As part of both a proactive and reactive response to employee mental health wellness, agencies should consider resiliency training.[13] Resiliency relates to an individual’s ability to cope with or adapt to adverse life events, such as trauma or significant sources of stress. Resiliency includes a person’s ability to effectively bounce back from negative life events and return to normal functioning. Resiliency is made up of numerous factors, including, but not limited to, promoting thinking styles that encourage optimism over cynicism; conducting self-talk that focuses on what is controllable; recognizing and avoiding traps of negative thinking, such as a tendency to catastrophize; avoiding counterproductive thinking; and strengthening the ability to plan, develop, and commit to goals aimed at reducing and/or coping with stress. By providing resiliency training on a regular basis, agencies can encourage the development of the coping skills necessary to respond to stressful or traumatic events in a healthy, adaptive manner.

Resiliency is not something that a person either does or does not have; rather, resiliency exists along a spectrum and can be developed through training. For both proactive, as well as reactive purposes, resiliency training can help to foster adaptive coping mechanisms that help individuals bounce back from negative life events. Agencies can take a proactive approach to resiliency by including training to recruits during academy training or existing employees during routine retraining. Resiliency training can also be reactive, delivered to employees following critical incidents or in the face of extraordinary life stressors, such as the death of a loved one or marital discord. Agencies are encouraged to explore available resiliency training opportunities to foster adaptive coping skills in their officers.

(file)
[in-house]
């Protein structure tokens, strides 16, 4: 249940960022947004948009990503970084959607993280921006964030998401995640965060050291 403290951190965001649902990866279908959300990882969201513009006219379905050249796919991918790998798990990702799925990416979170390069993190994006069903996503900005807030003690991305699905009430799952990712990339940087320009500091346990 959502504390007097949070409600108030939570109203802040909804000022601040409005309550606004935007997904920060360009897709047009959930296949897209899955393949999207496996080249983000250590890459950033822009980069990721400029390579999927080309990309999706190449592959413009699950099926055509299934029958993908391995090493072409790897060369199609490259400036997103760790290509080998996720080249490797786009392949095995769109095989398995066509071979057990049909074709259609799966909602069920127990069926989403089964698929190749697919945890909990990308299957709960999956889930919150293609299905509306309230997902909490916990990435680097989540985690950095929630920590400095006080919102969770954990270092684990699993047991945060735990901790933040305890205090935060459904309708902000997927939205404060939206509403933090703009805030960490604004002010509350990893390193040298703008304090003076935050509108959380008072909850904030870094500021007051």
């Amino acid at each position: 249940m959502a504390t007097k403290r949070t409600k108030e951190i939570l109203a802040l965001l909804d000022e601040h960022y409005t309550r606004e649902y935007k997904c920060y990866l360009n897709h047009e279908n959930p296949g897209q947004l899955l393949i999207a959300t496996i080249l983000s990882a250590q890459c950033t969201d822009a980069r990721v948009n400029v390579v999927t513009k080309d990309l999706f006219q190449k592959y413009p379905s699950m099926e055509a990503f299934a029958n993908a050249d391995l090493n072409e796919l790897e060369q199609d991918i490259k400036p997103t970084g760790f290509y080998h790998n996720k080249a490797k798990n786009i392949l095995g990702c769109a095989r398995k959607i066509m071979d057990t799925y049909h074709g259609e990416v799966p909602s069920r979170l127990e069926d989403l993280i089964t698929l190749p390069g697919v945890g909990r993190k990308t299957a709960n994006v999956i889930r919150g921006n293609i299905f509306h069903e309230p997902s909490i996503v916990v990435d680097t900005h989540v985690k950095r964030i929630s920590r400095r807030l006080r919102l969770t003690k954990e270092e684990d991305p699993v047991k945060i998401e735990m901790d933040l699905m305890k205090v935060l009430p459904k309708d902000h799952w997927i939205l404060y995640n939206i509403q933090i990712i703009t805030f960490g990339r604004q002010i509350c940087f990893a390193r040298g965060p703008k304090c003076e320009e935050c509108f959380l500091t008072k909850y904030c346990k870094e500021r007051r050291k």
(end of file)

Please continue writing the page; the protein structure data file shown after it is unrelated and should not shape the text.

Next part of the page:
In addition to training related resiliency, agencies should also encourage the development of mindfulness practices designed to help employees live fully in the present moment, while countering the tendencies to relive past events or to worry about potential events.[14]

IV. CONCLUSION

In order to develop a more comprehensive approach to overall employee wellness, it is important for agencies to establish policies, procedures, and services designed to address and promote positive mental health and well-being. QMHPs, EAPs, peer-support programs, and chaplains are all useful tools for agencies to provide their employees in order to create a wellness-focused environment. Agencies should also encourage employees to actively participate in mental health wellness consultations and training on resiliency and mindfulness. Mental health resources and services that support and sustain personnel are beneficial to the community served, the agency, the employee’s family and the individual employee.

Notes

1 Blue H.E.L.P., “159 American Police Officers Died By Suicide in 2018,” December 31, 2018, https://bluehelp.org/158-american-police-officers-died-by-suicide-in-2018

2 Officer Down Memorial Page, “Honoring Officers Killed in 2018,” https://www.odmp.org/search/year/2018.

3 For more information about Evidence Based Treatments (EBT) see National Institutes of Health, “Post-Traumatic Stress Disorder,” https://nccih. nih.gov/health/PTSD and U.S. Department of Veterans Affairs, VA/DoD Clinical Practice Guidelines, 2018, https://www.healthquality.va.gov/guide-lines/MH/ptsd/

4 For more information on suicide prevention, please visit IACP’s “Law Enforcement Suicide Prevention and Awareness” resources webpage, http://www.theiacp.org/Preventing-law-Enforcement-officer-suicide.

5 Mark Attridge, The Value of Employee Assistance Programs (Norfolk, VA: EASNA, 2015), https://easna.org/wp- content/uploads/2016/02/Value-of-EAP-2015.pdf .

6 Rick Selvik et al., “EAP Impact on Work, Relationship, and Health Outcomes,” Journal of Employee Assistance (2nd Quarter, 2004): 18-22, https://foh.psc.gov/whatwedo/EAP/outcomepaper.pdf

7 For more information, see the IACP’s Psychological Services Section’s Peer Support Guidelines available at https://www.theiacp.org/sites/default/files/2018-09/Psych-PeerSupportGuidelines.pdf.